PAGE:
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Democrats see late surge in Senate battlegrounds

POLITICO logo POLITICO 11/5/2018 By James Arkin
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Video by the Associated Press

A final batch of polls provided signs of late momentum for Democrats in the battle for the Senate, with surveys showing their candidates leading in two battleground races and decisively ahead in New Jersey.

In Florida, Democratic Sen. Bill Nelson led Republican Gov. Rick Scott in two surveys out Monday, a sign that the critical battleground race is breaking their way in the final days. And in Missouri, an NBC News poll showed Democratic Sen. Claire McCaskill slightly leading Republican Josh Hawley despite Republicans optimism in recent weeks that the race shifted in their favor.

Democrats would need both those polls to be correct — especially in Missouri, where Hawley has led by a similar margin in several other recent public polls — and to have similar momentum in a handful of other tossup races, to have any shot at winning the Senate majority Tuesday night.

It's a long-shot, but not impossible. And President Donald Trump has gone all in down the stretch to prevent it from happening.

Trump will conclude a week of barnstorming across the Senate map Monday night with rallies in Indiana and Missouri, hoping to boost Hawley and Republican Mike Braun, who’s locked in a tight race against Democratic Sen. Joe Donnelly in the Hoosier State.

Given the GOP’s dim odds of keeping the House majority, the president has bet on his ability to gin up last-minute enthusiasm among his voters in red states to protect or even grow their Senate majority. Trump’s Indiana and Missouri rallies will be his second visit to each state in recent days. He also held rallies in Montana, Tennessee and Florida over the weekend to give a last-minute boost to Republican Senate candidates.

The president’s closing schedule underlines the uncertainty of the Senate map, with a handful of tossup races in which neither party has a clear advantage. Republicans are confident they can flip North Dakota and protect Tennessee, and Democrats are bullish on holding West Virginia and flipping Nevada. But at least five races — in Arizona, Florida, Montana, Indiana and Missouri — remain tight in the closing stretch.

Trump’s ability to ignite his voters in these states could determine whether Republicans are able to protect or make slight gains on their 51-49 Senate majority.

“I think we’re going to do well in the House,” Trump said Sunday. “But, as you know, my primary focus has been on the Senate, and I think we’re doing really well in the Senate.”

a man wearing a suit and tie: Sen. Bill Nelson campaigns at the 65th Infantry Veterans Park on Sunday in Kissimmee Florida. He is facing off against Republican Florida Governor Rick Scott for the Florida Senate seat. © Jeff J Mitchell/Getty Images Sen. Bill Nelson campaigns at the 65th Infantry Veterans Park on Sunday in Kissimmee Florida. He is facing off against Republican Florida Governor Rick Scott for the Florida Senate seat.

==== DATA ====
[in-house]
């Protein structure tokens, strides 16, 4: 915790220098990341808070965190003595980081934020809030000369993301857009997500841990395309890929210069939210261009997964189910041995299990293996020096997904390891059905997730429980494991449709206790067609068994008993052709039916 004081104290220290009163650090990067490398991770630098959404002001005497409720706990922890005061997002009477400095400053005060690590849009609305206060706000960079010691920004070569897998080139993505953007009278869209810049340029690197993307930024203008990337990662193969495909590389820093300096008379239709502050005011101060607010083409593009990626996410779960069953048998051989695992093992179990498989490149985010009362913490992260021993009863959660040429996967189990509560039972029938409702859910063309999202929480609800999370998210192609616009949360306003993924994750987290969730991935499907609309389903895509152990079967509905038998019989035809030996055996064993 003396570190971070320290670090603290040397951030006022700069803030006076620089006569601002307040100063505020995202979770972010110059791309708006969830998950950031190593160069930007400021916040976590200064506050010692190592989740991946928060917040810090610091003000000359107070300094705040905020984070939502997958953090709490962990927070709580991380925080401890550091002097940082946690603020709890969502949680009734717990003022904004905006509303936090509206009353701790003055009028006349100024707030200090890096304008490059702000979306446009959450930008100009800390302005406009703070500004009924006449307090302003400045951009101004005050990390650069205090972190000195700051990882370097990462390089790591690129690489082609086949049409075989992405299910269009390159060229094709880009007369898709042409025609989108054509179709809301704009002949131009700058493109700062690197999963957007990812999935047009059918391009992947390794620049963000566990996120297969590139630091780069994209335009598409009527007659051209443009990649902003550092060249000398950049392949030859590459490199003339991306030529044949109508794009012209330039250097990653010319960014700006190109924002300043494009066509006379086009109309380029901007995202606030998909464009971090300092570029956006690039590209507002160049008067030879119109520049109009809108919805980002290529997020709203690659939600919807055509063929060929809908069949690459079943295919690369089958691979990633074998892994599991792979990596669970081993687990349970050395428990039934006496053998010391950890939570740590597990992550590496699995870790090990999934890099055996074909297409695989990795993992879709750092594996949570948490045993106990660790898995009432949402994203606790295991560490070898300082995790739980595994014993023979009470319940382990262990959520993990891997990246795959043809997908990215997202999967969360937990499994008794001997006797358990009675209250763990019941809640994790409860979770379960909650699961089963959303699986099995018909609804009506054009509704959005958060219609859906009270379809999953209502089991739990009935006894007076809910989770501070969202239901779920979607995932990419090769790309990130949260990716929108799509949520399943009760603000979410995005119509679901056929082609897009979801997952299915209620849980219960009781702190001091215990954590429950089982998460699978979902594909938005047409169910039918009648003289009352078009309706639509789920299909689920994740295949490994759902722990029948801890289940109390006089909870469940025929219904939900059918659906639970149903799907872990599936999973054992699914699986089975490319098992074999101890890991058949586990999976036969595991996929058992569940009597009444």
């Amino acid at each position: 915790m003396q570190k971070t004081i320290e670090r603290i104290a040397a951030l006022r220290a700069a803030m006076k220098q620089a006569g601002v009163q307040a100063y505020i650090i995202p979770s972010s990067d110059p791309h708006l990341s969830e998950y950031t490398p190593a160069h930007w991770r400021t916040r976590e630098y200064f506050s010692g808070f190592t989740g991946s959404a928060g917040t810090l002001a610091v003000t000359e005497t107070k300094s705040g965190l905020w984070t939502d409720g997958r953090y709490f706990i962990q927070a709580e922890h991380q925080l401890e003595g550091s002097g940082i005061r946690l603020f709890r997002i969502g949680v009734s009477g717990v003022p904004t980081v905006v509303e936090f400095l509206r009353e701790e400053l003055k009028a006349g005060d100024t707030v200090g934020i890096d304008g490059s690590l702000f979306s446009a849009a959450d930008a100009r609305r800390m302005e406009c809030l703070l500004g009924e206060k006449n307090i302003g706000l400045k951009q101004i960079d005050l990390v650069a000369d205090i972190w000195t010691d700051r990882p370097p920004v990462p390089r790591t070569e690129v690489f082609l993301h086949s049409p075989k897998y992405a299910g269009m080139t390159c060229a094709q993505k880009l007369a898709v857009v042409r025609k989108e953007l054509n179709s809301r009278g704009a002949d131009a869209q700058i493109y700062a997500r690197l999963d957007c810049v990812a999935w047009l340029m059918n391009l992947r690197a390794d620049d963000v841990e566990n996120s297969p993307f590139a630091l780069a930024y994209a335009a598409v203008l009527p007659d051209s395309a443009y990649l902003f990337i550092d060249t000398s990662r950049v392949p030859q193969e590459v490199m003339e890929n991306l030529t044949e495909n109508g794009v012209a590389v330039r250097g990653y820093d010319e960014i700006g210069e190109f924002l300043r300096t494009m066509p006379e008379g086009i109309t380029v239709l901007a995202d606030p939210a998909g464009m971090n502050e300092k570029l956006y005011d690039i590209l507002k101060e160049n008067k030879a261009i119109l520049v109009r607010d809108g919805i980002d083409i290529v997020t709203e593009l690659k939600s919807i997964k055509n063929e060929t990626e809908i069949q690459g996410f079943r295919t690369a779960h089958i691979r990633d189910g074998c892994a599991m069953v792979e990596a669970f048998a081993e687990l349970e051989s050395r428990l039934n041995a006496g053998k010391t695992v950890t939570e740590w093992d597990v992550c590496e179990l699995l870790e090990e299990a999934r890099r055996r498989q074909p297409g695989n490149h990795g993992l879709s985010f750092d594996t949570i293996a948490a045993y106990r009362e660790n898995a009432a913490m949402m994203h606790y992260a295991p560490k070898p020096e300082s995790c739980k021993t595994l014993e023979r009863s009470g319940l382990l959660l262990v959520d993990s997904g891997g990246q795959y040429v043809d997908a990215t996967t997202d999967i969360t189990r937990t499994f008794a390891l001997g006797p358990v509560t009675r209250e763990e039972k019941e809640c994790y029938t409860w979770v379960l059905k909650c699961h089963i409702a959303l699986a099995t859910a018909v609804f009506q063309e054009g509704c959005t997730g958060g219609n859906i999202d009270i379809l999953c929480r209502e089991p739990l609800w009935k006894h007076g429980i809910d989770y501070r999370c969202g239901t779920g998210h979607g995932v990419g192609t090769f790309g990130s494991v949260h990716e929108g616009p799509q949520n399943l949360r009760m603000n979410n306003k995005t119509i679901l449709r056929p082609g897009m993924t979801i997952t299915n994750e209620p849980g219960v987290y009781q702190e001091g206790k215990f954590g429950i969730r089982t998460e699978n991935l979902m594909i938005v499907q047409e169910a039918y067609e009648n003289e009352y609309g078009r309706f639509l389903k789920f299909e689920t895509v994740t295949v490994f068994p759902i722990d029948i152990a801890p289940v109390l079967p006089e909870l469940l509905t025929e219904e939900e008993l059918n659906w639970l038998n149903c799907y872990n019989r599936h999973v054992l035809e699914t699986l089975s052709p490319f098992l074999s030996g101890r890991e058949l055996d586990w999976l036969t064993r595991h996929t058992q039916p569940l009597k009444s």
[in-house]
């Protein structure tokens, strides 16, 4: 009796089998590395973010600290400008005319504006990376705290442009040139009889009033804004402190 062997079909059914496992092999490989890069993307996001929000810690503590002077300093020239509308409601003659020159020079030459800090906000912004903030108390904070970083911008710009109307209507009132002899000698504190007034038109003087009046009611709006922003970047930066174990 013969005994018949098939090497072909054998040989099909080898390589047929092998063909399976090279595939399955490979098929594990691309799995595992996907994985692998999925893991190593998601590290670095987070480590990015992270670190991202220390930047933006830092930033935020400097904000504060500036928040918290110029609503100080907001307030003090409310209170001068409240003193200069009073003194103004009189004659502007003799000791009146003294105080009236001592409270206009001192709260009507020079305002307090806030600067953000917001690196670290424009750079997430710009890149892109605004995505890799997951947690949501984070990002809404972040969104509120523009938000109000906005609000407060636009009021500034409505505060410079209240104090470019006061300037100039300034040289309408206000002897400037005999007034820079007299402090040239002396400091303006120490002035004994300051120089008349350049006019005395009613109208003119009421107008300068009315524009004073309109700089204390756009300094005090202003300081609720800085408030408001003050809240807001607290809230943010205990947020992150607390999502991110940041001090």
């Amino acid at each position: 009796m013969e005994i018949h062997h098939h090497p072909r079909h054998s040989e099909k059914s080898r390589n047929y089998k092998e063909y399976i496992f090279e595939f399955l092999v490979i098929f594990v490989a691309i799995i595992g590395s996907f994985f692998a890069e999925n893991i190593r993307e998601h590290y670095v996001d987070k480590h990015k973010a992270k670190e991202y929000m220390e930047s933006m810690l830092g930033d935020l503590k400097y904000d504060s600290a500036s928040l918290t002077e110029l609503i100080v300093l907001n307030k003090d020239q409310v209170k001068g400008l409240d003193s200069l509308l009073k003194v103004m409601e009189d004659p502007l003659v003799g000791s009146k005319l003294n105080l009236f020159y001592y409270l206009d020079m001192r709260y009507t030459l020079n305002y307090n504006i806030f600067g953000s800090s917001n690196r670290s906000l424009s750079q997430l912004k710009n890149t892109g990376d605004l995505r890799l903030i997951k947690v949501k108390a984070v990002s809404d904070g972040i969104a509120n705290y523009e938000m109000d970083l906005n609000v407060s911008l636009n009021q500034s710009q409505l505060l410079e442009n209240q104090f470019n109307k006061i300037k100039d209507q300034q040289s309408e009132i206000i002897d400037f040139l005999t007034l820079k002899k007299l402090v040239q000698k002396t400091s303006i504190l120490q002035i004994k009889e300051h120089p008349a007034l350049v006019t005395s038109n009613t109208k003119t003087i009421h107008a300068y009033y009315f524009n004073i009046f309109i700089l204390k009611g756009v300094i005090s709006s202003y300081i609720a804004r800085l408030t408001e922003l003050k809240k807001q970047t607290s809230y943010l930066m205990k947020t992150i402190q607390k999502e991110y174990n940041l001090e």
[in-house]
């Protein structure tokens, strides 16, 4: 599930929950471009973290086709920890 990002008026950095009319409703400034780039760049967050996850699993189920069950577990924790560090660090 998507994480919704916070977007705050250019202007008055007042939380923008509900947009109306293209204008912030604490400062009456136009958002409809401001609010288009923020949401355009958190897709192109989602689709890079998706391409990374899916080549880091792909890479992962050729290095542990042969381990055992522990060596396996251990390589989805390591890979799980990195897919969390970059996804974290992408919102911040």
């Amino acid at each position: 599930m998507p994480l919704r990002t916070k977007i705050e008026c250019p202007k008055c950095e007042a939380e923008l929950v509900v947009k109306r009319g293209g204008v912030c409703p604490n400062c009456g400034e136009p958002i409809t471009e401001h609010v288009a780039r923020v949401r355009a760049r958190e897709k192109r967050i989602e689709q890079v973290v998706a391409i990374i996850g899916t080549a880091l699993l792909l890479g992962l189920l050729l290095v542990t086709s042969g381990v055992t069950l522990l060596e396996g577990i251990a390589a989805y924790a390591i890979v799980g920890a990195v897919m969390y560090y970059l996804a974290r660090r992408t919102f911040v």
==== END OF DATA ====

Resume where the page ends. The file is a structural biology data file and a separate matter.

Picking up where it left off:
But Democrats have not given up hope of winning the chamber. Sen. Chris Van Hollen, the chairman of the Democratic Senatorial Campaign Committee, said Sunday that Democrats have a “narrow” path to capturing the chamber. He also pointed how the terrain has shifted in Democrats' favor over the course of the election cycle, despite a map that tilts heavily towards Republicans. Democrats remain clear favorites in Michigan, Ohio, Pennsylvania and Wisconsin, all states Trump won two years ago.

“I don't want to define a good night because what we see right now is a situation that is a whole lot better than anyone would have predicted 18 months ago, when Republicans were saying that they might win another eight seats and have a filibuster-proof majority in the United States Senate,” Van Hollen said Sunday on Meet the Press. “No one's talking about that right now.”

In Florida, a Quinnipiac University poll out Monday showed Nelson ahead of Republican Gov. Rick Scott by 7 percentage points; an NBC News poll showed Nelson with a narrower, 4-point edge over the Republican governor.

Scott rejected both surveys, saying Monday morning that he believes the momentum is on his side.

"We have big rallies, lots of energy on our side, so we're going to have a big win,” Scott said on Fox News. “There’s no blue wave. If anything there's a red wave."

Rick Scott wearing a suit and tie: Florida governor and Senate candidate Rick Scott speaks alongside President Donald Trump at a campaign rally at the Pensacola International Airport on Saturday. © Mark Wallheiser/Getty Images Florida governor and Senate candidate Rick Scott speaks alongside President Donald Trump at a campaign rally at the Pensacola International Airport on Saturday. In Missouri, McCaskill led Hawley by 3 points in an NBC poll, 47 to 44 percent, with several other candidates receiving nominal support. Hawley led McCaskill by a similar margin in two separate surveys released Monday. Missouri has no early voting and both parties are working feverishly to boost turnout on Election Day. Trump’s rally there Monday night in the most conservative corner of the state is scheduled just nine hours before polls open.

Democrats also look poised to avoid a debacle in New Jersey, where Democratic Sen. Bob Menendez led Republican Bob Hugin by 15 points in a final Quinnipiac University poll. Democrats invested millions down the stretch to boost Menendez's flagging campaign.

Nationally, polls diverged over whether the environment had shifted for Democrats or Republicans in the final days of the campaign. A POLITICO/Morning Consult poll Monday showed Democrats with only a slight lead in the generic ballot, 43 to 40 percent. But a CNN poll showed a 13-point edge for Democrats.

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